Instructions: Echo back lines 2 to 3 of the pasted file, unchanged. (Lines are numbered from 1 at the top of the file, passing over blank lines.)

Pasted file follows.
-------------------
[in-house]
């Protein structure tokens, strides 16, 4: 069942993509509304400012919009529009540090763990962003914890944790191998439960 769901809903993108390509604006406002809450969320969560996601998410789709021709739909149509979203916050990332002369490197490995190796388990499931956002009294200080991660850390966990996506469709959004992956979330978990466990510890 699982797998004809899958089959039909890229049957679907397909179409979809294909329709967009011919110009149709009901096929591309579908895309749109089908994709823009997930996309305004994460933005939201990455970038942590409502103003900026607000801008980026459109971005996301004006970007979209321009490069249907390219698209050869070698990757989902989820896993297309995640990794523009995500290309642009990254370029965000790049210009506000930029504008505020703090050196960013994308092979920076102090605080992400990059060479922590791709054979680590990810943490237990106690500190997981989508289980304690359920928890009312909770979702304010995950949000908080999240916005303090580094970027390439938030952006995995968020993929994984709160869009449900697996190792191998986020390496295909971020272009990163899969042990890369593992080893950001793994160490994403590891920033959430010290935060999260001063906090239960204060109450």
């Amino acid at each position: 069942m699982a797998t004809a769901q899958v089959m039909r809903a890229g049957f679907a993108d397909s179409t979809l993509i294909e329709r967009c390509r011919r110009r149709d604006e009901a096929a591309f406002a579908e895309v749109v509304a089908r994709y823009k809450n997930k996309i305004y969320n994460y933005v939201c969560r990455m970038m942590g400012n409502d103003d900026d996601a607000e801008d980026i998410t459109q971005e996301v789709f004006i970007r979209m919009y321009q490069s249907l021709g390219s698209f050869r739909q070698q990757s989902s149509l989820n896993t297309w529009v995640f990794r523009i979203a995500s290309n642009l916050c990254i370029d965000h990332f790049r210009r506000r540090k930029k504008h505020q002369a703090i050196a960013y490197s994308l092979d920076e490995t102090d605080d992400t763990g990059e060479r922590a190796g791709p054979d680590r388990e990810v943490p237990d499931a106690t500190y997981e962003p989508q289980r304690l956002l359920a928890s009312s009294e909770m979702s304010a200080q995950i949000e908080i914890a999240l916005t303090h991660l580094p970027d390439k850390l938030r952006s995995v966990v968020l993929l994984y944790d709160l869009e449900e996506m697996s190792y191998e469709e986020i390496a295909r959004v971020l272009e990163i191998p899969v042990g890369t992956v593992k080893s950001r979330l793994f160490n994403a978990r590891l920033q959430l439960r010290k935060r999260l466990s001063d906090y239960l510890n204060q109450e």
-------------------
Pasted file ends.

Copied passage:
């Protein structure tokens, strides 16, 4: 069942993509509304400012919009529009540090763990962003914890944790191998439960 769901809903993108390509604006406002809450969320969560996601998410789709021709739909149509979203916050990332002369490197490995190796388990499931956002009294200080991660850390966990996506469709959004992956979330978990466990510890 699982797998004809899958089959039909890229049957679907397909179409979809294909329709967009011919110009149709009901096929591309579908895309749109089908994709823009997930996309305004994460933005939201990455970038942590409502103003900026607000801008980026459109971005996301004006970007979209321009490069249907390219698209050869070698990757989902989820896993297309995640990794523009995500290309642009990254370029965000790049210009506000930029504008505020703090050196960013994308092979920076102090605080992400990059060479922590791709054979680590990810943490237990106690500190997981989508289980304690359920928890009312909770979702304010995950949000908080999240916005303090580094970027390439938030952006995995968020993929994984709160869009449900697996190792191998986020390496295909971020272009990163899969042990890369593992080893950001793994160490994403590891920033959430010290935060999260001063906090239960204060109450």
């Amino acid at each position: 069942m699982a797998t004809a769901q899958v089959m039909r809903a890229g049957f679907a993108d397909s179409t979809l993509i294909e329709r967009c390509r011919r110009r149709d604006e009901a096929a591309f406002a579908e895309v749109v509304a089908r994709y823009k809450n997930k996309i305004y969320n994460y933005v939201c969560r990455m970038m942590g400012n409502d103003d900026d996601a607000e801008d980026i998410t459109q971005e996301v789709f004006i970007r979209m919009y321009q490069s249907l021709g390219s698209f050869r739909q070698q990757s989902s149509l989820n896993t297309w529009v995640f990794r523009i979203a995500s290309n642009l916050c990254i370029d965000h990332f790049r210009r506000r540090k930029k504008h505020q002369a703090i050196a960013y490197s994308l092979d920076e490995t102090d605080d992400t763990g990059e060479r922590a190796g791709p054979d680590r388990e990810v943490p237990d499931a106690t500190y997981e962003p989508q289980r304690l956002l359920a928890s009312s009294e909770m979702s304010a200080q995950i949000e908080i914890a999240l916005t303090h991660l580094p970027d390439k850390l938030r952006s995995v966990v968020l993929l994984y944790d709160l869009e449900e996506m697996s190792y191998e469709e986020i390496a295909r959004v971020l272009e990163i191998p899969v042990g890369t992956v593992k080893s950001r979330l793994f160490n994403a978990r590891l920033q959430l439960r010290k935060r999260l466990s001063d906090y239960l510890n204060q109450e």